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Neurological lectures...Headaches

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Neurological lectures...Headaches
http://yassermetwally.com
http://yassermetwally.net

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Neurological lectures...Headaches

  1. 1. Classification of headaches Professor Yasser Metwally <ul><li>Primary headaches </li></ul><ul><li>OR Idiopathic headaches </li></ul><ul><ul><li>THE HEADACHE IS ITSELF THE DISEASE </li></ul></ul><ul><ul><li>NO ORGANIC LESION IN THE BEACKGROUND </li></ul></ul><ul><ul><li>TREAT THE HEADACHE! </li></ul></ul><ul><li>Secondary headaches </li></ul><ul><li>OR Symptomatic headaches </li></ul><ul><ul><li>THE HEADACHE IS ON LY A SYMPTOM OF AN OTHER UNDERLYING DISEASE </li></ul></ul><ul><ul><li>TREAT THE UNDERLYING DISEASE! </li></ul></ul>
  2. 2. HISTORY AND EXAMINATIONS SHOULD CLARIFY IF <ul><li>THE PATIENT HAS PRIMARY OR SECONDARY HEADACHE </li></ul><ul><li>IS THERE ANY URGENCY </li></ul><ul><li>IN CASE OF PRIMARY HEADACHE ONLY THE HEADACHE ATTACKS SHOULD BE TREATED („ATTACK THERAPY”), OR PROPHYLACTIC THERAPY IS ALSO NECESSARY („PREVENTIVE THERAPY, INTERVAL THERAPY”) </li></ul>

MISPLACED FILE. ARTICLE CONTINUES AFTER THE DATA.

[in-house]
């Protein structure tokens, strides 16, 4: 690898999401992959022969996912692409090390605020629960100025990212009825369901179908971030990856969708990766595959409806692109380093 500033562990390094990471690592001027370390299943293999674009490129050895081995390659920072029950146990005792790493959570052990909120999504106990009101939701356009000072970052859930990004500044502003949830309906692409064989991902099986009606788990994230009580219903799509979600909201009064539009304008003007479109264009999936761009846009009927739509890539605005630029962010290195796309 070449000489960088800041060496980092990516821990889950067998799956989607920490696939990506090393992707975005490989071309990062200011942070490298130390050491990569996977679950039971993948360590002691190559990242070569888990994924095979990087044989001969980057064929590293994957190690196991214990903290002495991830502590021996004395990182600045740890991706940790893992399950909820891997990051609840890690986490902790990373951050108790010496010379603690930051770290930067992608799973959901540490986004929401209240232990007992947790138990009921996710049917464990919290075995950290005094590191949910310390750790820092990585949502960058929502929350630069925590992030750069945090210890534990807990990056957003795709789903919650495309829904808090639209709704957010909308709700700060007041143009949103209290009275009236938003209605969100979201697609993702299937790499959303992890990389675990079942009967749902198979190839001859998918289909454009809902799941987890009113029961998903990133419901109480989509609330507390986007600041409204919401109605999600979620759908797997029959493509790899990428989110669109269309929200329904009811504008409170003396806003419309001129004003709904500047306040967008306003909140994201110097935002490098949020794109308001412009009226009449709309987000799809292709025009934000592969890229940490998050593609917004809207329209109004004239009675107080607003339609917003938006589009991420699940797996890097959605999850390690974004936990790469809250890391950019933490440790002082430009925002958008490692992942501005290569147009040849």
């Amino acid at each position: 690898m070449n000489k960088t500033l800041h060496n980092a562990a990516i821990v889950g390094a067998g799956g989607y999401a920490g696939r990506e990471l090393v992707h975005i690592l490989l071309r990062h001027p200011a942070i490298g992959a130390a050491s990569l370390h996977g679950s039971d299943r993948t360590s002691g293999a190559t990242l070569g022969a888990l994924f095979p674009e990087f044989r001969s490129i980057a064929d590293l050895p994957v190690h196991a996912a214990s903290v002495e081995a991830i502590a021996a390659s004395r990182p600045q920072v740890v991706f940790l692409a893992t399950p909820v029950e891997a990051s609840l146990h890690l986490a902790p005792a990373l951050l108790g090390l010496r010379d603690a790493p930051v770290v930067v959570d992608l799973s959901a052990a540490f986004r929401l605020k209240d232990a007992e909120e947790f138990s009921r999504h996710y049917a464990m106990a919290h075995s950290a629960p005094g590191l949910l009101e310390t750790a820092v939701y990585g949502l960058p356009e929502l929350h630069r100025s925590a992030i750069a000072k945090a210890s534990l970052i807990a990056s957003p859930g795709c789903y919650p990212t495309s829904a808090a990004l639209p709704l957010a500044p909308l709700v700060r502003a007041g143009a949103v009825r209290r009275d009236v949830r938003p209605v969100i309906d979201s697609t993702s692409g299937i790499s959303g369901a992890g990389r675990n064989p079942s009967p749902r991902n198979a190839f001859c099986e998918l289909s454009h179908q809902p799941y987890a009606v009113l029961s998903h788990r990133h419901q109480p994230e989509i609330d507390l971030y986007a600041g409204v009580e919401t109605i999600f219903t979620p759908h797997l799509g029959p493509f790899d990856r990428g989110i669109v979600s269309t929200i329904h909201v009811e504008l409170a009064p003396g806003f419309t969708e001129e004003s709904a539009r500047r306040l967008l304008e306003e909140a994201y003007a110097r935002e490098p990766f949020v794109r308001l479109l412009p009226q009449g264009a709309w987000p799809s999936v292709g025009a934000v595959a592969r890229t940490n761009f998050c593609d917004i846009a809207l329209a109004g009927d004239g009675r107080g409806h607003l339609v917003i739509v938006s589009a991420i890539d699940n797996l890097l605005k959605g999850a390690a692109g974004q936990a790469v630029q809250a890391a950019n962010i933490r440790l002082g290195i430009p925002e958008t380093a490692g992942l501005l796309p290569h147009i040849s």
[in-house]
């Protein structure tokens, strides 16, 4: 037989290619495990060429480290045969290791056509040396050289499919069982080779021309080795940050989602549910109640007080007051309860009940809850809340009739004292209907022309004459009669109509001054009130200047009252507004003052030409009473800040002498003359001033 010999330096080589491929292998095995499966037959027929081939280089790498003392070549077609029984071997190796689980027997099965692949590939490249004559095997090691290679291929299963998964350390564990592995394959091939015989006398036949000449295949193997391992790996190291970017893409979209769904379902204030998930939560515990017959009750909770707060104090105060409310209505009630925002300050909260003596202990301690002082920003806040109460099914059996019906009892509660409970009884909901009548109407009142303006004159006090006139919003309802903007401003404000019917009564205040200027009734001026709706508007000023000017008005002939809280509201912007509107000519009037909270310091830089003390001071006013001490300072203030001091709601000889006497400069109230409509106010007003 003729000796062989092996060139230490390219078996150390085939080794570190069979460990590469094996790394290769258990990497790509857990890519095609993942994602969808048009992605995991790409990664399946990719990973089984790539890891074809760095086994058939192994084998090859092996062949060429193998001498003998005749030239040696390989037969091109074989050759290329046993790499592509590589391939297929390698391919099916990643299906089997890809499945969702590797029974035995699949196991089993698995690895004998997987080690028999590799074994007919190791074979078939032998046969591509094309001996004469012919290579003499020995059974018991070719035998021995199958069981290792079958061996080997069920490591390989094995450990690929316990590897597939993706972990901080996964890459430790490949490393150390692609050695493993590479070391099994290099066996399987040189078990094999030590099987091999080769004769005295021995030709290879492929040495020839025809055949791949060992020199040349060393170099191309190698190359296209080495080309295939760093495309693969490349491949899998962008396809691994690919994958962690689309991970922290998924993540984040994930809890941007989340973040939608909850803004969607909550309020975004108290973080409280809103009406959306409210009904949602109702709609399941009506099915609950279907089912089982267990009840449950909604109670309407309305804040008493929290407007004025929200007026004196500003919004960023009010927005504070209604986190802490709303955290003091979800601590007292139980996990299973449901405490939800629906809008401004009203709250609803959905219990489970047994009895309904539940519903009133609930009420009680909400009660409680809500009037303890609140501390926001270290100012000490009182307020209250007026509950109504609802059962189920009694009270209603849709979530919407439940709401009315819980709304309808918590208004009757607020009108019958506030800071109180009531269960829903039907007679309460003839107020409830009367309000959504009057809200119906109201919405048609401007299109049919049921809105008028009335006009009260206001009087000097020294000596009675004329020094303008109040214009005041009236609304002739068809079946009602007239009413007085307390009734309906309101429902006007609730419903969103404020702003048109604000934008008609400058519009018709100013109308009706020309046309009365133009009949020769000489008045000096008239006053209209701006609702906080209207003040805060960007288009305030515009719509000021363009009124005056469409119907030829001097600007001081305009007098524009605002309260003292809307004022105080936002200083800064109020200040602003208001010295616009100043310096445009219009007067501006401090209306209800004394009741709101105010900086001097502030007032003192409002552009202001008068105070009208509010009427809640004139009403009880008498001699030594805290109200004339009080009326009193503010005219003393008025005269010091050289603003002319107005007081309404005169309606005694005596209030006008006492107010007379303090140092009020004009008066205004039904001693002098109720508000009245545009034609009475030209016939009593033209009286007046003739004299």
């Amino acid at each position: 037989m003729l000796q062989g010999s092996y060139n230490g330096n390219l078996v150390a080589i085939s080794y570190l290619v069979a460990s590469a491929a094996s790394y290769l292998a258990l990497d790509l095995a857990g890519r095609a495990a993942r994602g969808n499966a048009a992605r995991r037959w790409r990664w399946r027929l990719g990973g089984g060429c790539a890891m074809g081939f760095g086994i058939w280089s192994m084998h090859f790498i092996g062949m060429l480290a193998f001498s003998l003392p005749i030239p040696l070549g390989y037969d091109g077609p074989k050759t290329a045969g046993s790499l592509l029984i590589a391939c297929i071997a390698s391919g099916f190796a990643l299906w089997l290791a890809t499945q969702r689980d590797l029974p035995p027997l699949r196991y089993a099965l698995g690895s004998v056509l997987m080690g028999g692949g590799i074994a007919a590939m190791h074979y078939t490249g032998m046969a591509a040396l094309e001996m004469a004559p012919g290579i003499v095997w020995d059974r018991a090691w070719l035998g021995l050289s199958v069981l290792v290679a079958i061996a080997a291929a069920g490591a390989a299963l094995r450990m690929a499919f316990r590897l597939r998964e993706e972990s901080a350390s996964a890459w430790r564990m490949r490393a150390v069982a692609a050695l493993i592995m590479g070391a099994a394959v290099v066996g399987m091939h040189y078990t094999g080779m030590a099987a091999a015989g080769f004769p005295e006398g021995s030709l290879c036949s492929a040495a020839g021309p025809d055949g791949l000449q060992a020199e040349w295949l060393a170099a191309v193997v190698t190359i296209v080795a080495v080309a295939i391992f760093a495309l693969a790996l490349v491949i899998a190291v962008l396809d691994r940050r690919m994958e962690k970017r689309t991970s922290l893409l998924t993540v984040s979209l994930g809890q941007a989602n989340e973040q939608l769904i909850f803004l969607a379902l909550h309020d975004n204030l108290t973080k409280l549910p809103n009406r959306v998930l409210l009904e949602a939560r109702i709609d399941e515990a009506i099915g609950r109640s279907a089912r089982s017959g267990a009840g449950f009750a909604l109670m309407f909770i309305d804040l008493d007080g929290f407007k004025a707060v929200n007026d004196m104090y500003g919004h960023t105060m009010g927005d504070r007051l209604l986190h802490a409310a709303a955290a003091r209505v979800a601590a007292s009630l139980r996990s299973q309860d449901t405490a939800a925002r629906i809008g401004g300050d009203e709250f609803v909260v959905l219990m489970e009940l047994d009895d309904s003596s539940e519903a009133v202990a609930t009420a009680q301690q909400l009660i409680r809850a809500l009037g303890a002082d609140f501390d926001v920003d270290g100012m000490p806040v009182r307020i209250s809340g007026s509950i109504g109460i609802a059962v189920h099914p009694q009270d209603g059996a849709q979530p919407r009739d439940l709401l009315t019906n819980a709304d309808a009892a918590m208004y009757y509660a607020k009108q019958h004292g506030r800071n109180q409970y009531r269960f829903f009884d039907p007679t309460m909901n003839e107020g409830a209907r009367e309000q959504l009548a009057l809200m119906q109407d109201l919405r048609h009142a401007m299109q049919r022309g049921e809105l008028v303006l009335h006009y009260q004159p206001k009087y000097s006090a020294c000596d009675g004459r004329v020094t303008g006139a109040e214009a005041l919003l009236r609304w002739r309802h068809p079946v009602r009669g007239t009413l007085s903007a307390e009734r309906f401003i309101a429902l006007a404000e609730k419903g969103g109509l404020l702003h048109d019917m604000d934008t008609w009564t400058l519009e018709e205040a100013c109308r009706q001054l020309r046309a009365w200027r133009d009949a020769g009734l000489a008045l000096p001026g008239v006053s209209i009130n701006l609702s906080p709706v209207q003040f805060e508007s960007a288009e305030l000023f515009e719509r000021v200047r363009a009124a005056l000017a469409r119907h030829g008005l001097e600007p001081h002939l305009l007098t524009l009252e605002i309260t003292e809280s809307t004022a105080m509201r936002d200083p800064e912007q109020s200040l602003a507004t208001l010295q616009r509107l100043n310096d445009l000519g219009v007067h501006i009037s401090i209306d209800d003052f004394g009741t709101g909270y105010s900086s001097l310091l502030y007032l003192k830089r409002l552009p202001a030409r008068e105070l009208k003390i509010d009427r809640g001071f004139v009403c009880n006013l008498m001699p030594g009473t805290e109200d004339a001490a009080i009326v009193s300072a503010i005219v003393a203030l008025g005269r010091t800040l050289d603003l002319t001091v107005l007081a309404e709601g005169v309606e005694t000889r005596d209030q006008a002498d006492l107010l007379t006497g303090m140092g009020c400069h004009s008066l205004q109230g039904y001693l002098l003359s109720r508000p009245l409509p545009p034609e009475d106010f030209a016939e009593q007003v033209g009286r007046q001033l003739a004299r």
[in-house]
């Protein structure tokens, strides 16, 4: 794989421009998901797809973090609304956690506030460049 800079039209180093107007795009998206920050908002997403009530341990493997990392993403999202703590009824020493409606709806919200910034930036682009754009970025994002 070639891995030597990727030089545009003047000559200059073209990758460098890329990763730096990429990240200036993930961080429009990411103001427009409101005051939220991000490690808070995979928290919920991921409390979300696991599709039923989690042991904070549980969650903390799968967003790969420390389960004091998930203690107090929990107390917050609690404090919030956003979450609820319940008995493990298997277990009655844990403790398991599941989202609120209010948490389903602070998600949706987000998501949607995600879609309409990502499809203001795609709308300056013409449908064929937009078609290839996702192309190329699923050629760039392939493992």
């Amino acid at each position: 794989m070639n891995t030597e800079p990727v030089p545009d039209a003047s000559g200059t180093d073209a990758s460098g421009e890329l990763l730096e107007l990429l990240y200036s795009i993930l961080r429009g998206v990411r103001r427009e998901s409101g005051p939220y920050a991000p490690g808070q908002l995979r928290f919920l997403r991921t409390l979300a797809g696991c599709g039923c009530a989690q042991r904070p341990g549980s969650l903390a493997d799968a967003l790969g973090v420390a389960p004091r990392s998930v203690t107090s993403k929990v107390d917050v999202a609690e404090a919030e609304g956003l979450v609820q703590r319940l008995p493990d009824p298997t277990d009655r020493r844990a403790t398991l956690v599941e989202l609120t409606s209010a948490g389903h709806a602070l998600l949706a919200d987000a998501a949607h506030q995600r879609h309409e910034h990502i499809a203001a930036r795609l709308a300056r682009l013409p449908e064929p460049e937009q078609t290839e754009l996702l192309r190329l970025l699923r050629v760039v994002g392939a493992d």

3. 3. SECONDARY, SYMPTOMATIC HEADACHES <ul><li>THE HEADACHE IS A SYMPTOM OF AN UNDERLYING DISEASE, LIKE </li></ul><ul><ul><li>Hypertension </li></ul></ul><ul><ul><li>Sinusitis </li></ul></ul><ul><ul><li>Glaucoma </li></ul></ul><ul><ul><li>Eye strain </li></ul></ul><ul><ul><li>Fever </li></ul></ul><ul><ul><li>Cervical spondylosis </li></ul></ul><ul><ul><li>Anaemia </li></ul></ul><ul><ul><li>Temporal arteriitis </li></ul></ul><ul><ul><li>Meningitis, encephalitis </li></ul></ul><ul><ul><li>Brain tumor, meningeal carcinomatosis </li></ul></ul><ul><ul><li>Haemorrhagic stroke… </li></ul></ul>
  4. 4. <ul><li>Secondary headache disorders </li></ul><ul><li>Headache attributed to ... </li></ul><ul><li>5. head and/or neck trauma </li></ul><ul><li>6. cranial or cervical vascular disorder </li></ul><ul><li>7. non-vascular intracranial disorder </li></ul><ul><li>8. a substance or its withdrawal </li></ul><ul><li>9. infection </li></ul><ul><li>10. disorder of homoeostasis </li></ul><ul><li>11. disorder of cranium, neck, eyes, ears, nose, sinuses, teeth, mouth or other facial or cranial structures </li></ul><ul><li>12. psychiatric disorder </li></ul><ul><li>13. cranial neuralgias and central causes of facial pain </li></ul>
  5. 5. Primary, idiopathic headaches <ul><li>Tension type of headache </li></ul><ul><li>Migraine </li></ul><ul><li>Cluster headache </li></ul><ul><li>Other, rare types of primary headaches </li></ul>
  6. 6. Treatment of tension type of headache <ul><li>Acute, episodic form: NSAID drugs, 500-1000 mg ASA, paracetamol, or noraminophenazon </li></ul><ul><li>Indication of prophylactic treatment : tension type of headache in at least 14 days per moth </li></ul>